He was actually a very good boy. I think he was just happy to finally be getting some attention. I gave him a big haynet too so he chomped on that while I scrubbed him – he’s never minded the actual bathing/clipping/whatever, he just doesn’t stand still.
I need to give him a trim as well but at least he’s clean and detangled now. Speaking of clipping, he seriously needs a clip, but I’ve got to do some of the liveries first because they have shows coming up.
Our first show is in June, and I think we’ll probably just do a few Novice tests for his fitness and my nerves. Either way, I’m just so happy, so blessed and so grateful to be spending time with this absolutely magnificent animal again.
The admin of an equestrian Facebook group asked a question the other day that was terrifying in its simplicity: Why do you have a horse?
It seems like such an easy question until you have to answer it.
The answers to her post grew longer and longer as horse people from every walk of life waxed lyrical with their reasons for adding a large and expensive flight animal to their lives and hearts. It seems at first glance that there are hundreds of reasons why people have horses: Because they are therapy; because we’ve always wanted one; because they’re our friends; because they give us freedom; because they help us reach our dreams; because they give us a few moments’ escape from the brutal world of human interaction. Because we love them. Because we find them beautiful.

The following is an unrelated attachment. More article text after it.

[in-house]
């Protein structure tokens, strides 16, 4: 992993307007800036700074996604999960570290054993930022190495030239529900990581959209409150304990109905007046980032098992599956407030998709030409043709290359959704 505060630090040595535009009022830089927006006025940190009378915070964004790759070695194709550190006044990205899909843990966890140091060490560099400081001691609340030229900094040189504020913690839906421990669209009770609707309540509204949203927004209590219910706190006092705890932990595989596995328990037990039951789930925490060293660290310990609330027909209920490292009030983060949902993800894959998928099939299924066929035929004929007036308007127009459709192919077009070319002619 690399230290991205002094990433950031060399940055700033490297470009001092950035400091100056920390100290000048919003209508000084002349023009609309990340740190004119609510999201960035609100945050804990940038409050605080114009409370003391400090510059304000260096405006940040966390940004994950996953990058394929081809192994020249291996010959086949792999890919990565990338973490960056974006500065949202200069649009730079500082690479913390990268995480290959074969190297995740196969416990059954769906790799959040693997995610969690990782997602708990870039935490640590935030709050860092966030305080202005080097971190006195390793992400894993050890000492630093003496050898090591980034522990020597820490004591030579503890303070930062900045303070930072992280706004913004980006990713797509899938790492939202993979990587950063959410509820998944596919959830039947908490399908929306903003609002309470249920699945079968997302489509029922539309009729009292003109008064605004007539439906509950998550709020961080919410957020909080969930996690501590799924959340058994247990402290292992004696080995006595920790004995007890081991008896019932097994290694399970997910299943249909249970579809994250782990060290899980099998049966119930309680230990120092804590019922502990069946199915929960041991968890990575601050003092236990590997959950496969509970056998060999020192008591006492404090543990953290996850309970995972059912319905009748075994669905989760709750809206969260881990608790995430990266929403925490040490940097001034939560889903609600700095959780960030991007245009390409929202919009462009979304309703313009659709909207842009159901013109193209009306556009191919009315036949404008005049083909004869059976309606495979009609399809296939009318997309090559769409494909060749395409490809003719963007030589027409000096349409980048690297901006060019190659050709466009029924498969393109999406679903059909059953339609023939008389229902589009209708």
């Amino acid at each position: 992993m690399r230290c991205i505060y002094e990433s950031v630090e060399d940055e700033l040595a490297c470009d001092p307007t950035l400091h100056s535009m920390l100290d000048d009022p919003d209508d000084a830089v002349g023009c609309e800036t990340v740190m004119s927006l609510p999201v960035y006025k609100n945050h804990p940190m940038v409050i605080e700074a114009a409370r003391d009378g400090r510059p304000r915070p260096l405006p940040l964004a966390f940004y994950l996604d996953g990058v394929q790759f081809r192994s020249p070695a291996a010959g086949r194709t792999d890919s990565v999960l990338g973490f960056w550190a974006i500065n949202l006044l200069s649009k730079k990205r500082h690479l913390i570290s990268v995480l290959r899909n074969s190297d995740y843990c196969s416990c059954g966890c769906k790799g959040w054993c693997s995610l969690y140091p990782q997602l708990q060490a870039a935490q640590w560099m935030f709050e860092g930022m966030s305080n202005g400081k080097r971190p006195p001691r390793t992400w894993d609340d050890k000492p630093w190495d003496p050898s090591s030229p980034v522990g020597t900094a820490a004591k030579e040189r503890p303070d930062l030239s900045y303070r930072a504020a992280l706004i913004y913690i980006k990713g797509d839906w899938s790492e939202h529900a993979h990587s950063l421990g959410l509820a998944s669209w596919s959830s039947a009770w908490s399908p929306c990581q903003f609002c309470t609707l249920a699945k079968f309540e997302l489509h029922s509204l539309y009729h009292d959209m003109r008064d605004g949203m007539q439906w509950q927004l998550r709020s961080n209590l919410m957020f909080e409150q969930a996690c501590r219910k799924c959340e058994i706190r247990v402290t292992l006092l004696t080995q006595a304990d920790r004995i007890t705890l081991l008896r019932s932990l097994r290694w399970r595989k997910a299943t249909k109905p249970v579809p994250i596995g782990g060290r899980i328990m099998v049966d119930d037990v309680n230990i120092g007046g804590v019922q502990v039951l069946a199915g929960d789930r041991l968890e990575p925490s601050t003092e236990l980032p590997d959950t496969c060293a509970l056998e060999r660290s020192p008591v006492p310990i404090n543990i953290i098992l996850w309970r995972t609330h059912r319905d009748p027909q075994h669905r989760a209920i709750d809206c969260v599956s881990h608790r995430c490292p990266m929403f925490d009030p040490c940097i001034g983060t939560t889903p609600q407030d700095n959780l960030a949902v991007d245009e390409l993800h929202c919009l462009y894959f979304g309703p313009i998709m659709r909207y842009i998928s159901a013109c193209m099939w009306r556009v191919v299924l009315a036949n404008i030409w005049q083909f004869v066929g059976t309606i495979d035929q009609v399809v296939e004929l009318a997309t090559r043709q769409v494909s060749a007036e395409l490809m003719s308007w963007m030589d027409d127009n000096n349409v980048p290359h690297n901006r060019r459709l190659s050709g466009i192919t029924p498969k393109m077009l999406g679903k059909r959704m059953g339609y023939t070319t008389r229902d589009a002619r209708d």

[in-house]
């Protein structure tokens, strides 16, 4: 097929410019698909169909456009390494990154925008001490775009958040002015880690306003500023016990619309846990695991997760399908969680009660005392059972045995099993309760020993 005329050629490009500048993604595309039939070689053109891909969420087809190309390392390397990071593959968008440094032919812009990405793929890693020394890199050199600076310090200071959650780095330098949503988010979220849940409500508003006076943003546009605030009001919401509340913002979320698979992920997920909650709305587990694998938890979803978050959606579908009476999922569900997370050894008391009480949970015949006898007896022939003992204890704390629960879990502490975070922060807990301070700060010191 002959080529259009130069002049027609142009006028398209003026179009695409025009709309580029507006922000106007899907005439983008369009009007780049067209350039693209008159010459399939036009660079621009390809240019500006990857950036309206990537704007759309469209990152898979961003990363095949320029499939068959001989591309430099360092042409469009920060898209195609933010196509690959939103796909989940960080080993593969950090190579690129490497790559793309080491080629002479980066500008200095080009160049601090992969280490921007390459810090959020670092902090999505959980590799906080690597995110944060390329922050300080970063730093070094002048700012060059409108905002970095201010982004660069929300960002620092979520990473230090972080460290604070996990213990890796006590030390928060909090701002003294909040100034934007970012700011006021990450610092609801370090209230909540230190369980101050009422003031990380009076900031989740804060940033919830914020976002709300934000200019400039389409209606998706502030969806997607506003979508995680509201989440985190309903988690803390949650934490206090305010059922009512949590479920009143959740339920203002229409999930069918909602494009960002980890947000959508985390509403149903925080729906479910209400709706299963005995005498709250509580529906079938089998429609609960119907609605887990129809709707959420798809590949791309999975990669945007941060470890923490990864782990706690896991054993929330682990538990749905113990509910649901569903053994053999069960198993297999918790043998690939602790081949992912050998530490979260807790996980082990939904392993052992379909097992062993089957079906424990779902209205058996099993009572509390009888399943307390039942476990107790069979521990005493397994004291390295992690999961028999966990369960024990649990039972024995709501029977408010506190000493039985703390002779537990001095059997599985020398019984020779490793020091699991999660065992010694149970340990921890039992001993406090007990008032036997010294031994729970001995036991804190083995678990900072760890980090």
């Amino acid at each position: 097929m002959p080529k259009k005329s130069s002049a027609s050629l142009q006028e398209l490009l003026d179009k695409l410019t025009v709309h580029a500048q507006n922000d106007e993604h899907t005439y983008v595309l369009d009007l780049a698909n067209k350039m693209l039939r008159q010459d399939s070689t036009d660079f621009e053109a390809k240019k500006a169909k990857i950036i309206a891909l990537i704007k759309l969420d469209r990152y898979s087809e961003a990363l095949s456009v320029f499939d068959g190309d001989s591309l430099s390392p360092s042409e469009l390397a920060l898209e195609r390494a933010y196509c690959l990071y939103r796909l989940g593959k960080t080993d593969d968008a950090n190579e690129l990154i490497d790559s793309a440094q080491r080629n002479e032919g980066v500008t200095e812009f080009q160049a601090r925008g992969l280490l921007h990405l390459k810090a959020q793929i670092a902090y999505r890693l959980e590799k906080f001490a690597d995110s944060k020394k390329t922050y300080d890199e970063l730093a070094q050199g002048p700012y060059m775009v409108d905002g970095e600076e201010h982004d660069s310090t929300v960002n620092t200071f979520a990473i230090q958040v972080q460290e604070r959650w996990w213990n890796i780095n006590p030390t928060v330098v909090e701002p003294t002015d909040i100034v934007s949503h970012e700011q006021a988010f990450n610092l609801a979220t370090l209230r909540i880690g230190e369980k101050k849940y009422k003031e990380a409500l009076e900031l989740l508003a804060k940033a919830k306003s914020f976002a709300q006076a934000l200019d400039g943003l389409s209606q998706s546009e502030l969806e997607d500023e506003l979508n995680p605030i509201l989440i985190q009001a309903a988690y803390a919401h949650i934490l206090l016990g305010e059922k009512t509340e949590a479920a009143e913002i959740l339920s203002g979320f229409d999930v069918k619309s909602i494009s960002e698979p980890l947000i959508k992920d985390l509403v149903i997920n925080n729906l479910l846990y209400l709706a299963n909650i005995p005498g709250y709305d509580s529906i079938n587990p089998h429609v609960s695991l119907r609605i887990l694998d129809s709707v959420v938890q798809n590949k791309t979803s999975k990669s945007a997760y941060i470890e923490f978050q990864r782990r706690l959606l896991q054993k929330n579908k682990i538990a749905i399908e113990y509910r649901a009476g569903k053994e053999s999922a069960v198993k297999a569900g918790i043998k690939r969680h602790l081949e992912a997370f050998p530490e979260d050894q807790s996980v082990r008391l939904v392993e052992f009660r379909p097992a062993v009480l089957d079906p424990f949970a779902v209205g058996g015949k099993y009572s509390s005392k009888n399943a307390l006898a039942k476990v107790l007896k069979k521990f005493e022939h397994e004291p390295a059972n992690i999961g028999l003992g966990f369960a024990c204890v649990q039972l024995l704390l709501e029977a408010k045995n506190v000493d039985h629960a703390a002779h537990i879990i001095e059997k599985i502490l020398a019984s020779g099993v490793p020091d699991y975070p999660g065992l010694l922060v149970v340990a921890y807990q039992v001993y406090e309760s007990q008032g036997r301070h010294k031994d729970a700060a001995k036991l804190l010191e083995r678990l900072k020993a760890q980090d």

But in reality, there aren’t hundreds of reasons why we have horses. There is only one.
We have horses because God lent them to us.
Only He knows why. If I had created an animal so perfect – a beast with the speed of the wind, the grace of an unfurling storm and the heart of a warrior – I wouldn’t have given it to the loud, messy, selfish, violent human race. We are the ones that fell, after all. He gave us the horse, a creature whose very movement heals us, whose emotional connection to us goes beyond what we can really explain, and we have been abusing that privilege ever since. They’ve been pulling our loads and fighting our battles for centuries, and we built our civilization upon their willing backs.
We don’t deserve them. But then again, it’s never been about what we deserve. Their presence in our lives is just a drop in the ocean of His grace.
The great mercy is that God didn’t give them to us to keep. It’s only ever a loan: sooner or later, and we never know when, they’ll all be called Home to stand in the stables of the King.
He gave us dominion over them. Let us never, ever forget how sacred our duty is towards these magnificent animals. Let us never lose our appreciation for what our horses do for us. Having horses is not about us and it has never been about us.
After making a beautiful recovery, Thunderbirdy was given three weeks off to hang out in the field.
Technically we probably would have gotten away with less. Still, biliary is so harsh on them. I wanted to give him enough time to regain his weight and rebuild all his blood cells before we got back to work.
It has been ridiculously hot, so after riding baby horses all afternoon, I decided to work with Thunder at sunset (about seven o’ clock) to make things more fun for both of us. I just wanted him to play and rediscover his body and reduce the risk of launching me into the stratosphere, so I put him on the lunge line just in a halter to see how he moves.